The young stars
“With the emphasis on youth in the ’60s, it’s only natural that young actresses would achieve stardom. The girls shown here enjoyed long, full careers before they reached adulthood.”
Angela Cartwright (Lost In Space)
Hayley Mills (The Parent Trap)
Sue Lyon (Lolita)
Where is Colleen Corby? Arguably America’s first “supermodel,” she did her first cover shoot in 1959 when she was 12 years old and was only 17 at the apex of her career in 1964 when the was the cover girl for Seventeen magazine five times.
Gerri Hirshey’s biography of Helen Gurley Brown is titled Not Pretty Enough, a description that should be ironic because prettiness does not necessarily equal attractiveness to millions of men.
The guiding light
“Watching, commenting, and guiding was Helen Gurney Brown. Many important, memorable writers championed sexual liberation and women’s rights in the ’60s, but none was as fun as Helen.”
Helen Gurley Brown
While Hugh Hefner’s effect on the male culture of America as the publisher of Playboy for the past fifty years is rarely challenged, it’s possible that Brown’s influence as editor-in-chief of Cosmopolitan may be as great as Hef’s, it not as widely mentioned.
Unforgivably overlooked in Swingin’ Chicks Of The ’60s was teenage supermodel Colleen Corby. Although she is most often associated with Seventeen magazine, where she was a regular cover girl, Colleen was all over teen fashion in the ’60s. Until Twiggy, she was probably the best-known model in America. (I will address her career in a separate article.)
Spring follows winter
The period known as “the sixties” (1964–1972?) was a breath of much needed fresh air that cleared away the lingering stench of war and death and deprivation. It was spring to a very long, difficult winter. The colorful movies and silly television shows—most of which are eminently forgettable decades later, even by those of us who were glued to the tube at the time—showed us that the man-in-the-gray-suit of the ’50s was making room for a more colorful, more dandified type of man.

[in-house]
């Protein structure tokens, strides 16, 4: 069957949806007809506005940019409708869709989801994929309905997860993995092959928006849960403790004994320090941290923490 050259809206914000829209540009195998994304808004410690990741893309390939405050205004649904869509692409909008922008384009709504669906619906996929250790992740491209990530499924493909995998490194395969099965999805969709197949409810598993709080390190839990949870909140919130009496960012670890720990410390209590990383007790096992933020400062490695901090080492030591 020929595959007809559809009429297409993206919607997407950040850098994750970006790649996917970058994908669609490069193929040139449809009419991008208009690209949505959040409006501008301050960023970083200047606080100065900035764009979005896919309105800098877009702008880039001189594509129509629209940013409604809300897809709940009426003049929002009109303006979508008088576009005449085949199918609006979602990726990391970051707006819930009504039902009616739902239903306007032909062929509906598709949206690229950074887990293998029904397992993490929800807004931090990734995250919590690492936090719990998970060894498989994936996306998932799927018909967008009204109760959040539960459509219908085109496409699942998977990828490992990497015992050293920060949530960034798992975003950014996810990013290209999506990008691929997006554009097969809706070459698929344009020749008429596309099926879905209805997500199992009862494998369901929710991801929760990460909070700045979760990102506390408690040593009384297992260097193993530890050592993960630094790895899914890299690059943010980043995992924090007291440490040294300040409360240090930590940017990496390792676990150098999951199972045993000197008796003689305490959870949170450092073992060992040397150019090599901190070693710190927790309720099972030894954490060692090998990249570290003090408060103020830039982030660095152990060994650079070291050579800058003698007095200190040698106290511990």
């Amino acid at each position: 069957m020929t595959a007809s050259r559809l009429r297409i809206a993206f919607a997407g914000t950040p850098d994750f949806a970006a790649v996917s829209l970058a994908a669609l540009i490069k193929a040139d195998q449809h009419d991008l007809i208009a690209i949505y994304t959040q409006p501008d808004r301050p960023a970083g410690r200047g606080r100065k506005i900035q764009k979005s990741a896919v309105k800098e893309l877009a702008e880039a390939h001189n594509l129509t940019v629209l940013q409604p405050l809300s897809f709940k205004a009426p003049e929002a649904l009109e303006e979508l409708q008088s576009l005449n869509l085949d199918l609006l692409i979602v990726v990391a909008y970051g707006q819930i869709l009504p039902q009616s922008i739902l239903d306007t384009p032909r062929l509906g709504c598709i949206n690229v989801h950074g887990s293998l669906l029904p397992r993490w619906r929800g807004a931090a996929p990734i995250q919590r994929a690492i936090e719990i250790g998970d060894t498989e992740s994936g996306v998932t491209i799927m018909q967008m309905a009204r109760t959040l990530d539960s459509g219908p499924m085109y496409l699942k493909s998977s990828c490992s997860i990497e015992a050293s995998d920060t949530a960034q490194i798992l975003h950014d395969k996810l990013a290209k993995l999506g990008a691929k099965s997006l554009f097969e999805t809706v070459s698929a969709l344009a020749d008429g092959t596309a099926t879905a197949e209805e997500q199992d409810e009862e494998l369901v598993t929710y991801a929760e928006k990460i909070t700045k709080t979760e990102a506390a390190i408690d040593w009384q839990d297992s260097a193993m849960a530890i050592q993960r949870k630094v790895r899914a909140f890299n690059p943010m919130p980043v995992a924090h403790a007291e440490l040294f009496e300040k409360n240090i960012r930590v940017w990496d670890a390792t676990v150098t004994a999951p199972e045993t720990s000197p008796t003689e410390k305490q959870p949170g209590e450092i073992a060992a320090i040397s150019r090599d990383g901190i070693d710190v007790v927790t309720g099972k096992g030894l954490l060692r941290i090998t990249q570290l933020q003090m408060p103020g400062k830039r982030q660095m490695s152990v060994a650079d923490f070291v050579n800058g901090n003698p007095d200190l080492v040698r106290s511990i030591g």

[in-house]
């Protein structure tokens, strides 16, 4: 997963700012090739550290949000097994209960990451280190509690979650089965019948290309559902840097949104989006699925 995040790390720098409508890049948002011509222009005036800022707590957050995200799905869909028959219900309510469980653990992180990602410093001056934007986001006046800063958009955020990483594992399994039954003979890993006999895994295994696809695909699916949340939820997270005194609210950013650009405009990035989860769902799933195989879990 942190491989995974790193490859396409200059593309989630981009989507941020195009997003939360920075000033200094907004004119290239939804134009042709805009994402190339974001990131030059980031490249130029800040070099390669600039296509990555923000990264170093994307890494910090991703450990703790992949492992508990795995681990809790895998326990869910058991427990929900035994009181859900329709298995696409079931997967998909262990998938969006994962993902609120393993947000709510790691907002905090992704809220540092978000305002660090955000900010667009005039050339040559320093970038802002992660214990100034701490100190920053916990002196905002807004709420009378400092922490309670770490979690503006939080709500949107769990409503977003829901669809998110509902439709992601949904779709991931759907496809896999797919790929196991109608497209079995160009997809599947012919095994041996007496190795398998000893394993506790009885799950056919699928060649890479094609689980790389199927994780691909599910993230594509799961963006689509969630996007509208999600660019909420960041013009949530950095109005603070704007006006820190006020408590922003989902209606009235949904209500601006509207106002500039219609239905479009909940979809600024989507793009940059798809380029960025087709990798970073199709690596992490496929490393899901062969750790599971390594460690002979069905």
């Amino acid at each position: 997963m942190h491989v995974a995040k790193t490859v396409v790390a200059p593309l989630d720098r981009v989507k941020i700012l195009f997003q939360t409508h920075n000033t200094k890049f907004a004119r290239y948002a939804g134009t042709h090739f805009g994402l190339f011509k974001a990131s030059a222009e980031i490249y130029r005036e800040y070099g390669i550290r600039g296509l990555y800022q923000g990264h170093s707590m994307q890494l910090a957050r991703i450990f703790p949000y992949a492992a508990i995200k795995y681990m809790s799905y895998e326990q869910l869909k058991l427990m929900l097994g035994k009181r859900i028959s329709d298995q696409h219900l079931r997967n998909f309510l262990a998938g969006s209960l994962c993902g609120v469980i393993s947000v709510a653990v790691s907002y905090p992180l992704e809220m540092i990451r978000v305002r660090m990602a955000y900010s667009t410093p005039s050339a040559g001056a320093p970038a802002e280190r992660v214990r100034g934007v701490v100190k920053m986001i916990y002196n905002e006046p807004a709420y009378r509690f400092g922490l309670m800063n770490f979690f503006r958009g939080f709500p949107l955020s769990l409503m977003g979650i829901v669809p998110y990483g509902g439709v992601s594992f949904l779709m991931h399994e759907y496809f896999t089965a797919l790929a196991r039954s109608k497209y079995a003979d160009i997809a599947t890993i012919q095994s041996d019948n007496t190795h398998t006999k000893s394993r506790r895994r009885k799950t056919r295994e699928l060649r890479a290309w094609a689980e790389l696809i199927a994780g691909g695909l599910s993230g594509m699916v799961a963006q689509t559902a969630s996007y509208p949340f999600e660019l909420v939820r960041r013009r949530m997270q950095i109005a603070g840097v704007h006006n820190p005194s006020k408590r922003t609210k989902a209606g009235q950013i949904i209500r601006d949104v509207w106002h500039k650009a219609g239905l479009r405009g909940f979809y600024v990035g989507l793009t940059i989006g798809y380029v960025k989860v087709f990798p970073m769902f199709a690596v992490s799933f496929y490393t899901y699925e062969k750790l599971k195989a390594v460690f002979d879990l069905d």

Swingin’ Chicks Of The ’60s is a fun book; it is not a profound book. Readers will see photos of 101 pretty faces and almost as many beautiful bodies. The biographies will awaken a few memories and also inform them of things about each chick did after their fifteen minutes of fame.
But it is not a profound look at anything of interest to sociologists or cultural historians—unless it’s to study why big boobs have become an obsession in the United States since the heyday of these swinging chicks.
FEATURED IMAGE: Conspicuous by their absence in Swingin’ Chicks Of The ’60s are Diana Ross, Flo Ballard, and Mary Wilson, otherwise known as the Supremes. The trio from Motor Town USA was as fabulous to see as they were to hear and had a huge impact on the way young (if mostly black) American women appeared at the time. The photo above features Diana Ross, Flo, and Mary looking, well, fabulous some time in 1966 or 1967. (Photo found on the Last.FM website.)
Mystically liberal Virgo enjoys long walks alone in the city at night in the rain with an umbrella and a flask of 10-year-old Laphroaig who strives to live by the maxim, “It ain’t what you know that gets you into trouble; it’s what you know that just ain’t so.
I’ve been a puppet, a pauper, a pirate, a poet, a pawn, and a college dropout (twice!). Occupationally, I have been a bartender, jewelry engraver, bouncer, landscape artist, and FEMA crew chief following the Great Flood of ’72 (and that was a job that I should never, ever have left).
I am also the final author of the original O’Sullivan Woodside price guides for record collectors and the original author of the Goldmine price guides for record collectors. As such, I was often referred to as the Price Guide Guru, and—as everyone should know—it behooves one to heed the words of a guru. (Unless, of course, you’re the Beatles.)